springtime paddling trip is one of the ways by which I get through the many cold
and dark days of a New England winter.
My goal this winter was to find a new river with which to get
acquainted. So after deciding to
follow the advice of Mr. Horace Greeley and “Go West young man” I began looking in that
direction for a waterway that had played a significant role in the lives of
both Native Americans and Colonial Americans.
It didn’t take long to find one having a bearing of 280 degrees (wnw)
from my home in eastern Massachusetts.
The first thing that piqued my interest in this waterway was coming
across and reading a first-hand account of
A Journey Into Mohawk and Oneida Country
1634 – 1635 believed to have been written by Harmen Meyndertsz Van den
Bogaert. This journal, not discovered
until 1895, documents a 44-day wintertime trek undertaken by three employees of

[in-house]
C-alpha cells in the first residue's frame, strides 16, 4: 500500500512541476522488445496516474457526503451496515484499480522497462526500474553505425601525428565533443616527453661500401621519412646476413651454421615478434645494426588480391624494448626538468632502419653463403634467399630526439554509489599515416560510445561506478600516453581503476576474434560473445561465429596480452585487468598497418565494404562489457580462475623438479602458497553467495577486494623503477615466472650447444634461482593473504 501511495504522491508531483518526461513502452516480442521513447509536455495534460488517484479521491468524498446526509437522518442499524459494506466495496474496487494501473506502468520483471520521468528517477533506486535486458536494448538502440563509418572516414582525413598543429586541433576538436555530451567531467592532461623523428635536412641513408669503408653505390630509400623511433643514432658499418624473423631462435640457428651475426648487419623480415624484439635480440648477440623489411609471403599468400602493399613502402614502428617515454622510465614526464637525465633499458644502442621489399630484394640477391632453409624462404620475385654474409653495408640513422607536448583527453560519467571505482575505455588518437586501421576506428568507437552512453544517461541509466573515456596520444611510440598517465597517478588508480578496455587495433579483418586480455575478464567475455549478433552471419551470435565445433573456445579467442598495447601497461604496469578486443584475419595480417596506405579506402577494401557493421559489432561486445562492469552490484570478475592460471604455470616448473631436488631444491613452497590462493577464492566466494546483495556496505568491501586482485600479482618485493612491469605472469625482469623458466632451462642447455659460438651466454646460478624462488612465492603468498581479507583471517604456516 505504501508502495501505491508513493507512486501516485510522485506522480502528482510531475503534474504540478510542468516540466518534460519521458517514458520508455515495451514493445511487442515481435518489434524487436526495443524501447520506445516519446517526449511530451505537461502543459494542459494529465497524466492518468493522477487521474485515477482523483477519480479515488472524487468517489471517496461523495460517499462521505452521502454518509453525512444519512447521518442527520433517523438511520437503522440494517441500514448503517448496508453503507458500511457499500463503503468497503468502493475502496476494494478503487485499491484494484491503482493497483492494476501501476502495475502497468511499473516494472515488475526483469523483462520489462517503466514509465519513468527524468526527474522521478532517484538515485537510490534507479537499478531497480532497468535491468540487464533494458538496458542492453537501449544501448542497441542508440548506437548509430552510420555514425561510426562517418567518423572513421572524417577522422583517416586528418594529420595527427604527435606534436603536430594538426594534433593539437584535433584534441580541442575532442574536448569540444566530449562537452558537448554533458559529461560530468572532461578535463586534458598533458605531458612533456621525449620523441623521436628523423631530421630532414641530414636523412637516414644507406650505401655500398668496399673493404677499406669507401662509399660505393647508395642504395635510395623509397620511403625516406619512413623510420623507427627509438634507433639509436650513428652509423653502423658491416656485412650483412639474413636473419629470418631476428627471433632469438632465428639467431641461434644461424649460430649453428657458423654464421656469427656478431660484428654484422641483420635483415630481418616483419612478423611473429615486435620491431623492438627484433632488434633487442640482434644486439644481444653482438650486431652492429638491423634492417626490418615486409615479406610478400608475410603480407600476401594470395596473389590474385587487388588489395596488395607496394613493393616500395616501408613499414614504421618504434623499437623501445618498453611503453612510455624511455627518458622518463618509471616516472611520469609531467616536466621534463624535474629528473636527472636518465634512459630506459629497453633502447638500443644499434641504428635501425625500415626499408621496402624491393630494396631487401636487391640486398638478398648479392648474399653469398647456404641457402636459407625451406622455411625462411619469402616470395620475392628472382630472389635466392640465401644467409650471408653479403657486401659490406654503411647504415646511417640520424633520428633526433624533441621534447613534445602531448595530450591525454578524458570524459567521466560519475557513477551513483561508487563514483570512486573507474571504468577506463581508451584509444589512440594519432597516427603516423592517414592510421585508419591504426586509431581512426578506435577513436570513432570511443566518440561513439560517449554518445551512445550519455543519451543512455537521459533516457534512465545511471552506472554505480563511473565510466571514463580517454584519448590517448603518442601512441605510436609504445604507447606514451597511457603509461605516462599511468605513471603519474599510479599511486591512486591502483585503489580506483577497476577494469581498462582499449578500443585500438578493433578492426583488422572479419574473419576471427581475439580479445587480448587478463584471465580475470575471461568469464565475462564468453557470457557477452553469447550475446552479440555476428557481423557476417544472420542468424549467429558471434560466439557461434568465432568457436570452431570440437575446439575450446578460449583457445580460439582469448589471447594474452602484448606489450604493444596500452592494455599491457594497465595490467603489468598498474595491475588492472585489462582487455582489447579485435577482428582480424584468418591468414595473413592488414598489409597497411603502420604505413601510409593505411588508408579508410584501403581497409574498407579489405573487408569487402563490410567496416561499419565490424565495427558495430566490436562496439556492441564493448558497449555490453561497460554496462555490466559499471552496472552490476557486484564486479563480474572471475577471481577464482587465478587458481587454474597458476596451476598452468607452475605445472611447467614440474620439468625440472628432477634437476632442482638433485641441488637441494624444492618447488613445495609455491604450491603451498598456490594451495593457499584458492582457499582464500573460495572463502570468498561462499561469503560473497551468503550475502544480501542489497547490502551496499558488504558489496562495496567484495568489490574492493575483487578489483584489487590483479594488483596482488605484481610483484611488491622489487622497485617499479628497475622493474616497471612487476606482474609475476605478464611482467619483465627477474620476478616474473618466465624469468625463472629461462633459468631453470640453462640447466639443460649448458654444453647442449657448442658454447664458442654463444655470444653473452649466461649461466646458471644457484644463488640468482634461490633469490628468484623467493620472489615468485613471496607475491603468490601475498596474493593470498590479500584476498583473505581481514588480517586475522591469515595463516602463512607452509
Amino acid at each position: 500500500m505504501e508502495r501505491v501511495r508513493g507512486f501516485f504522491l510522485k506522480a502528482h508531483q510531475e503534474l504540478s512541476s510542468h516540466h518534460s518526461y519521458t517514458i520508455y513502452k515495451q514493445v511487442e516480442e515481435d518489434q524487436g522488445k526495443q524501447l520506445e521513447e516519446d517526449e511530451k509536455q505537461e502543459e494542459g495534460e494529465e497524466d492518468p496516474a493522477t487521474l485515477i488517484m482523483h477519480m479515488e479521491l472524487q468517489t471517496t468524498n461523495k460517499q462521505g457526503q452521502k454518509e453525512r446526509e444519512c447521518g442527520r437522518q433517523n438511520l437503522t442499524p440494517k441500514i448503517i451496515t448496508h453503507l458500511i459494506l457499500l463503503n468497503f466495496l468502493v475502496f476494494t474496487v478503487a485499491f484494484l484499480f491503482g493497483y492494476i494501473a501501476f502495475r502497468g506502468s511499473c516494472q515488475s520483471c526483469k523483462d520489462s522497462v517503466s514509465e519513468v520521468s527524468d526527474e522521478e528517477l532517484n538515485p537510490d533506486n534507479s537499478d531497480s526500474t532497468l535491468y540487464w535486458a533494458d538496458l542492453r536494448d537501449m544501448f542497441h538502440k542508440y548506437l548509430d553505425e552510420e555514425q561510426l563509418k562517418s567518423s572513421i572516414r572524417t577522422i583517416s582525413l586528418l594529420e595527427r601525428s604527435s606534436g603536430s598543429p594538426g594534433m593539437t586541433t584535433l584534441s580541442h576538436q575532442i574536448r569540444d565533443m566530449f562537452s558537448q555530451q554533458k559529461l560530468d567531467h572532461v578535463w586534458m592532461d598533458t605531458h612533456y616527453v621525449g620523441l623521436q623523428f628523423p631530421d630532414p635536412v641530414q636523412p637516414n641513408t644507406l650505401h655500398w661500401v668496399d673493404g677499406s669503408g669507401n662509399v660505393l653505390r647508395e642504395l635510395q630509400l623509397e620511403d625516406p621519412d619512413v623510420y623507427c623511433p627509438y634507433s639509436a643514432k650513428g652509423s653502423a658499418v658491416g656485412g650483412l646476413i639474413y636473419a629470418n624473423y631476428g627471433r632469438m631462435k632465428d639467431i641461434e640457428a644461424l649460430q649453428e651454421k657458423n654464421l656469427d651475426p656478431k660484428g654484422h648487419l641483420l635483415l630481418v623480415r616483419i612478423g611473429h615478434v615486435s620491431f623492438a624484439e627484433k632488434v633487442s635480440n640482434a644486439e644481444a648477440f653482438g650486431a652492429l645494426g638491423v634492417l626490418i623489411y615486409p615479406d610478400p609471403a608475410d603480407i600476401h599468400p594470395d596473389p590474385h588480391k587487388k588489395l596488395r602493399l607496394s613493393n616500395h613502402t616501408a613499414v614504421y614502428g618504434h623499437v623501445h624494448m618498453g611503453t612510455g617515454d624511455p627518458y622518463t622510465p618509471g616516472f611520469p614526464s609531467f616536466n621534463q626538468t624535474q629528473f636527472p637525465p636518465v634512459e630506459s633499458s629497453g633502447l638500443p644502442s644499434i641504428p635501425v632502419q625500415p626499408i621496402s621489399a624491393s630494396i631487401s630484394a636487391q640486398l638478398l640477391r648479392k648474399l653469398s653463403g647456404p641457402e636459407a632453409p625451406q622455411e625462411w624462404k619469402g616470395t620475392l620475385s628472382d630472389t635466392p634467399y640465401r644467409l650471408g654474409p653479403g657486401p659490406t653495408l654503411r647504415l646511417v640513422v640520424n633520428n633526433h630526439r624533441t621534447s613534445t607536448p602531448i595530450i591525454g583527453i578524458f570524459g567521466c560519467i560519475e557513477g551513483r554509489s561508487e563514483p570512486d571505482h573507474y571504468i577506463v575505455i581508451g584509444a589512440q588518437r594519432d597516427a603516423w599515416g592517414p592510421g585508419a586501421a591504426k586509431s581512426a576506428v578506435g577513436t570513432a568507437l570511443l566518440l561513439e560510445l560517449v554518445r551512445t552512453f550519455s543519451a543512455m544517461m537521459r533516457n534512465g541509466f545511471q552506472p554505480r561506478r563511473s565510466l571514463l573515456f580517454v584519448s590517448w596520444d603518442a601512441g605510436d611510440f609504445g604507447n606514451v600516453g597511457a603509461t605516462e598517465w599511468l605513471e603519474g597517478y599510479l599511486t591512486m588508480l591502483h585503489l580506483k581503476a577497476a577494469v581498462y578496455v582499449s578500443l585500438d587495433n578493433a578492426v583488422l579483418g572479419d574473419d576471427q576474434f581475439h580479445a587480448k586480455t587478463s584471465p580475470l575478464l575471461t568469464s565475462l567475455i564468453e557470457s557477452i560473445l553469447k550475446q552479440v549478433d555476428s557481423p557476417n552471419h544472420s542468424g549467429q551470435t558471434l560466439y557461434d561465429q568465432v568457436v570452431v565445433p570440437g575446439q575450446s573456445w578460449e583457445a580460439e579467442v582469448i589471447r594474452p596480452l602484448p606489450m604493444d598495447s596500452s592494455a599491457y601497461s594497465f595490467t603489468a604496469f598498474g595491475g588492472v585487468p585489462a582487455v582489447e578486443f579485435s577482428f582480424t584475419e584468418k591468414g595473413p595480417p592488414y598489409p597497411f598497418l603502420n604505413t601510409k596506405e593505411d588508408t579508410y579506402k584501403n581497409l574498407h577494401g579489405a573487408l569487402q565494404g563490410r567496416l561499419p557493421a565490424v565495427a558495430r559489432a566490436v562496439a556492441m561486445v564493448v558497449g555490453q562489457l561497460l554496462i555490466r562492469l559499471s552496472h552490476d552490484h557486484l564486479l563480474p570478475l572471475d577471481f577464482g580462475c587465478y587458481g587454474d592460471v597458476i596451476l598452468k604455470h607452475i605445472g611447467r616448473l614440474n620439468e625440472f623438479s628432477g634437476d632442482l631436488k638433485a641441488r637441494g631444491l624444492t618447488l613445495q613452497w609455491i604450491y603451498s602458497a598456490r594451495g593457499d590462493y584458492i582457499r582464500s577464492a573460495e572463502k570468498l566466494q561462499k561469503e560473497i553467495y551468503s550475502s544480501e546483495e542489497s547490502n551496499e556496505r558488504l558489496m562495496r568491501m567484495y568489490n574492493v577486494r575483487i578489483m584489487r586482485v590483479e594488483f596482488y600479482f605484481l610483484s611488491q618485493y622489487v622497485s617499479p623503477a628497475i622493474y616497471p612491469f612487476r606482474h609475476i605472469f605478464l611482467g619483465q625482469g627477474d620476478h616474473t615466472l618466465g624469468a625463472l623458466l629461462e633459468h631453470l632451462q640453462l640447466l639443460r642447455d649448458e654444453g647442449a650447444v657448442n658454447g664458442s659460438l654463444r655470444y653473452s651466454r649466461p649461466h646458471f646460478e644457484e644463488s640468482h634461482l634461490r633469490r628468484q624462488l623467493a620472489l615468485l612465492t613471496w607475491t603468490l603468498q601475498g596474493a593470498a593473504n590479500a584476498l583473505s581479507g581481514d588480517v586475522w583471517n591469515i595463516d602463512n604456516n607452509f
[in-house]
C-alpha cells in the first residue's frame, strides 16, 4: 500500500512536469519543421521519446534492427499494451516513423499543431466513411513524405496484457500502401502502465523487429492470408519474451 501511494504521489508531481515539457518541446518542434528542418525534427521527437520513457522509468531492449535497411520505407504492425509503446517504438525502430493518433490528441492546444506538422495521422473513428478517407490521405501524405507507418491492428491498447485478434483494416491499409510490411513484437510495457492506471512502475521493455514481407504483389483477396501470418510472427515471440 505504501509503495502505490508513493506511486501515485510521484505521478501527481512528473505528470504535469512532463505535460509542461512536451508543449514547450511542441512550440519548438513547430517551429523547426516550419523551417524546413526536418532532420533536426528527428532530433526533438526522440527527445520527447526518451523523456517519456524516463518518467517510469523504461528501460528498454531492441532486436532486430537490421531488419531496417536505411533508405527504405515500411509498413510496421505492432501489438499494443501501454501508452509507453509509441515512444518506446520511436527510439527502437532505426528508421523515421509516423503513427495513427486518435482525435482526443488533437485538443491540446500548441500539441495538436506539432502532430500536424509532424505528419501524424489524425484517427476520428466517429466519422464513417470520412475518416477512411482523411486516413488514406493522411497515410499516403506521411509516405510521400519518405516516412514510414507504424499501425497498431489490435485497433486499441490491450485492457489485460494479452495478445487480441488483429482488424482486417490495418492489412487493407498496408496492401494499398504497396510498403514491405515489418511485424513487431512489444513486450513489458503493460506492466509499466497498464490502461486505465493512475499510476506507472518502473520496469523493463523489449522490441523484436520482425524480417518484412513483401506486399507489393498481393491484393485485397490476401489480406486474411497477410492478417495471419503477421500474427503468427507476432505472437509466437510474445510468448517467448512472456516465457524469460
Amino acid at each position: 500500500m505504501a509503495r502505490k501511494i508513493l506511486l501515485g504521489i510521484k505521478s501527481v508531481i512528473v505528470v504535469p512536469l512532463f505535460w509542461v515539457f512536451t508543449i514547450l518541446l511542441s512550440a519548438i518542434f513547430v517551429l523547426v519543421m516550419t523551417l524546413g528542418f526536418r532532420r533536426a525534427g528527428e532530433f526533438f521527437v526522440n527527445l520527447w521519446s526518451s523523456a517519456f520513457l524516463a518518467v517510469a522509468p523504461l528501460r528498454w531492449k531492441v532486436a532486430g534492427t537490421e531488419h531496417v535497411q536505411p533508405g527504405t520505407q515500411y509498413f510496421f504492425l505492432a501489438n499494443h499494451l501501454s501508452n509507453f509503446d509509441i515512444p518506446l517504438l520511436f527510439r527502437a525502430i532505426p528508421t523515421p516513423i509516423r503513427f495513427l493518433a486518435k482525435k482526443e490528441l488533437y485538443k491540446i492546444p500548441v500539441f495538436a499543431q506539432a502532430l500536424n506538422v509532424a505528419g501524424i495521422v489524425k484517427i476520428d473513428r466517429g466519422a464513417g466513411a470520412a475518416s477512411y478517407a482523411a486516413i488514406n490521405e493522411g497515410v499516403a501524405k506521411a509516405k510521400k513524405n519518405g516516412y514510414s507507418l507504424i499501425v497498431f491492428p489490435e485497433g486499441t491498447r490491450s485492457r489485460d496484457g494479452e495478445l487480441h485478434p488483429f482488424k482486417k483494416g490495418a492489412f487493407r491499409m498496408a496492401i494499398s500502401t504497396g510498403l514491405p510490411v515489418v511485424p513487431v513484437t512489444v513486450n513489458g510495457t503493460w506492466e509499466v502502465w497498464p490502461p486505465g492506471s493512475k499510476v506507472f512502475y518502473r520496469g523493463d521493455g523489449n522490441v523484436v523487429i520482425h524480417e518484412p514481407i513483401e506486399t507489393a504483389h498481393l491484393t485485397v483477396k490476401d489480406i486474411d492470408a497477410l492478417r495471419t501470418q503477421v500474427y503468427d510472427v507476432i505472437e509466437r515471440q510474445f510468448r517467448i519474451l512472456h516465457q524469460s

the Dutch West India Company in late 1634 and early 1635. The purpose of the journey was to discover
why the Mohawks had stopped trading their beaver pelts at Fort Orange
(present-day Albany, NY). Bogaert was a
23 year-old barber/surgeon and with him were fellow Dutchmen, Jeromus la Croex, Willem Tomassen, and 5 members of the Mohawk Tribe who served as guides. Over the course of their journey they
traveled mostly on foot from Fort Orange to an Oneida village located about 120
miles to the west near present-day Oneida, NY. Their journey often required them to trudge
through deep snow, endure frigid temperatures, and make several difficult river
and stream crossings. Much of their